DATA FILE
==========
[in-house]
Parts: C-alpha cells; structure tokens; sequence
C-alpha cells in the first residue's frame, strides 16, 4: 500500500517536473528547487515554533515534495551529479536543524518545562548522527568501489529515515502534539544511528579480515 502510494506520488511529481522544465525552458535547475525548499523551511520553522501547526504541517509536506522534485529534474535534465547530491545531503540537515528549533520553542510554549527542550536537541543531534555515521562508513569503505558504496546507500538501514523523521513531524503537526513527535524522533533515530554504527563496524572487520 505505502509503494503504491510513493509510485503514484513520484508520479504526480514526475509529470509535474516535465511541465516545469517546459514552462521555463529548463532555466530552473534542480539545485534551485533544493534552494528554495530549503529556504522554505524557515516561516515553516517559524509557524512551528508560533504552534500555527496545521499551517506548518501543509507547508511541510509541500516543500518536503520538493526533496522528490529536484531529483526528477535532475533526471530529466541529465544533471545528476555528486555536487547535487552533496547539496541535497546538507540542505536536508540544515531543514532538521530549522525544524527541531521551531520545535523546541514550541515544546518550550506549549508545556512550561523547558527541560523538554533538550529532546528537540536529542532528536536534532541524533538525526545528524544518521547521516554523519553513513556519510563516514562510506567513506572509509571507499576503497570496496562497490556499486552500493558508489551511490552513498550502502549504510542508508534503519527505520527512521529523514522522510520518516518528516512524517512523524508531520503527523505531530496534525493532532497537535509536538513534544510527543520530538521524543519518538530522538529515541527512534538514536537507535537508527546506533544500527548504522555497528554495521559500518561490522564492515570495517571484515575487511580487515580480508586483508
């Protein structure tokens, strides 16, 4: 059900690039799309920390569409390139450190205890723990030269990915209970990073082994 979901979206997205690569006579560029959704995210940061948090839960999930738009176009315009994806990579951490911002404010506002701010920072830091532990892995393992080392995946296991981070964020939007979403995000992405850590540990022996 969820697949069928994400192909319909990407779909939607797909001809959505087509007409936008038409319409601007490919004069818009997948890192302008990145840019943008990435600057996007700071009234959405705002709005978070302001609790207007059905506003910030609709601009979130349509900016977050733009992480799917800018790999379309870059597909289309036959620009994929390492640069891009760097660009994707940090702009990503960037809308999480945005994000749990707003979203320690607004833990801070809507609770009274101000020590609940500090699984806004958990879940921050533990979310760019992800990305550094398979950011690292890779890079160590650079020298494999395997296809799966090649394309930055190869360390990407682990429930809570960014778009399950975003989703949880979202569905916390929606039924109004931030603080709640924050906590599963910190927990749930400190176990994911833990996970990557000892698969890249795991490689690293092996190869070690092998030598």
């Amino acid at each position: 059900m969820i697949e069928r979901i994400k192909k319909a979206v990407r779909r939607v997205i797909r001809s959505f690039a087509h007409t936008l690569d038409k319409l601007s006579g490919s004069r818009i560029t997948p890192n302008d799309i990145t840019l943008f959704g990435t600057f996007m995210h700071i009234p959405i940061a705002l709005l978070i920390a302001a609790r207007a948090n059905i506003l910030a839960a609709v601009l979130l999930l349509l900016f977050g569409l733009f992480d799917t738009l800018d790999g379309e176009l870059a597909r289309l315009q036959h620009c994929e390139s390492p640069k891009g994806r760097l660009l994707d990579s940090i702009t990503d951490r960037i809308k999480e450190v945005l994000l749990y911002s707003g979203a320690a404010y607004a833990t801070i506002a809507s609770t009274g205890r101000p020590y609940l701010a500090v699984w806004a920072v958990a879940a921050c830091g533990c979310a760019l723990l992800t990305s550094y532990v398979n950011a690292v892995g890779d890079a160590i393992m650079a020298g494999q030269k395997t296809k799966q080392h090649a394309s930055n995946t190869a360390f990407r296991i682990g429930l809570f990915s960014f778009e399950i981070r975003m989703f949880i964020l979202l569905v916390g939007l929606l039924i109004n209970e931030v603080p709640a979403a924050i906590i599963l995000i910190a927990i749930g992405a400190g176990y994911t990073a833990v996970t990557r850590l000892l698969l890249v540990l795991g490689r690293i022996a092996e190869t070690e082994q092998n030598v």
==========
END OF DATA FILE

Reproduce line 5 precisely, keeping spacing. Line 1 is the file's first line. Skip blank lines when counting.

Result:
């Amino acid at each position: 059900m969820i697949e069928r979901i994400k192909k319909a979206v990407r779909r939607v997205i797909r001809s959505f690039a087509h007409t936008l690569d038409k319409l601007s006579g490919s004069r818009i560029t997948p890192n302008d799309i990145t840019l943008f959704g990435t600057f996007m995210h700071i009234p959405i940061a705002l709005l978070i920390a302001a609790r207007a948090n059905i506003l910030a839960a609709v601009l979130l999930l349509l900016f977050g569409l733009f992480d799917t738009l800018d790999g379309e176009l870059a597909r289309l315009q036959h620009c994929e390139s390492p640069k891009g994806r760097l660009l994707d990579s940090i702009t990503d951490r960037i809308k999480e450190v945005l994000l749990y911002s707003g979203a320690a404010y607004a833990t801070i506002a809507s609770t009274g205890r101000p020590y609940l701010a500090v699984w806004a920072v958990a879940a921050c830091g533990c979310a760019l723990l992800t990305s550094y532990v398979n950011a690292v892995g890779d890079a160590i393992m650079a020298g494999q030269k395997t296809k799966q080392h090649a394309s930055n995946t190869a360390f990407r296991i682990g429930l809570f990915s960014f778009e399950i981070r975003m989703f949880i964020l979202l569905v916390g939007l929606l039924i109004n209970e931030v603080p709640a979403a924050i906590i599963l995000i910190a927990i749930g992405a400190g176990y994911t990073a833990v996970t990557r850590l000892l698969l890249v540990l795991g490689r690293i022996a092996e190869t070690e082994q092998n030598v």